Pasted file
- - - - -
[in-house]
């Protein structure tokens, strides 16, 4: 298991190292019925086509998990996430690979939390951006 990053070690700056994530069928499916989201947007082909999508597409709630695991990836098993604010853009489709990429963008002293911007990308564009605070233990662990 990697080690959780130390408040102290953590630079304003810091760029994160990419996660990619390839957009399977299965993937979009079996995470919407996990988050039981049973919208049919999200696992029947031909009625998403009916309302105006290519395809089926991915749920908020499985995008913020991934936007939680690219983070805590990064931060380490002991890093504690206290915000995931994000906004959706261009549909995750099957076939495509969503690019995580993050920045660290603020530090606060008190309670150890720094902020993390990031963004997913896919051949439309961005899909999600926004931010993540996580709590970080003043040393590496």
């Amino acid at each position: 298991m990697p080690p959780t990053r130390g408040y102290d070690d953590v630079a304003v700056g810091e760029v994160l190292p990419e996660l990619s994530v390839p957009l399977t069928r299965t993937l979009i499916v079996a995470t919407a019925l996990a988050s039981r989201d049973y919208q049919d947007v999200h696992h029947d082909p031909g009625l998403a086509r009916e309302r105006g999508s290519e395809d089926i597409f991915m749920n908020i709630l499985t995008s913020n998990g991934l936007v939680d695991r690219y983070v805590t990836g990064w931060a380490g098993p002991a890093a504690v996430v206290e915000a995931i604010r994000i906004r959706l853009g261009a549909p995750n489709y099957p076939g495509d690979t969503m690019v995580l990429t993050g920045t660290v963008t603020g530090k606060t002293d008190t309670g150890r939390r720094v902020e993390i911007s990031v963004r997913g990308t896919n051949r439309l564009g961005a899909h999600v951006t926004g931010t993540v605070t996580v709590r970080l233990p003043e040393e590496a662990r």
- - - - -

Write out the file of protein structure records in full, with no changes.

[in-house]
């Protein structure tokens, strides 16, 4: 298991190292019925086509998990996430690979939390951006 990053070690700056994530069928499916989201947007082909999508597409709630695991990836098993604010853009489709990429963008002293911007990308564009605070233990662990 990697080690959780130390408040102290953590630079304003810091760029994160990419996660990619390839957009399977299965993937979009079996995470919407996990988050039981049973919208049919999200696992029947031909009625998403009916309302105006290519395809089926991915749920908020499985995008913020991934936007939680690219983070805590990064931060380490002991890093504690206290915000995931994000906004959706261009549909995750099957076939495509969503690019995580993050920045660290603020530090606060008190309670150890720094902020993390990031963004997913896919051949439309961005899909999600926004931010993540996580709590970080003043040393590496």
């Amino acid at each position: 298991m990697p080690p959780t990053r130390g408040y102290d070690d953590v630079a304003v700056g810091e760029v994160l190292p990419e996660l990619s994530v390839p957009l399977t069928r299965t993937l979009i499916v079996a995470t919407a019925l996990a988050s039981r989201d049973y919208q049919d947007v999200h696992h029947d082909p031909g009625l998403a086509r009916e309302r105006g999508s290519e395809d089926i597409f991915m749920n908020i709630l499985t995008s913020n998990g991934l936007v939680d695991r690219y983070v805590t990836g990064w931060a380490g098993p002991a890093a504690v996430v206290e915000a995931i604010r994000i906004r959706l853009g261009a549909p995750n489709y099957p076939g495509d690979t969503m690019v995580l990429t993050g920045t660290v963008t603020g530090k606060t002293d008190t309670g150890r939390r720094v902020e993390i911007s990031v963004r997913g990308t896919n051949r439309l564009g961005a899909h999600v951006t926004g931010t993540v605070t996580v709590r970080l233990p003043e040393e590496a662990r």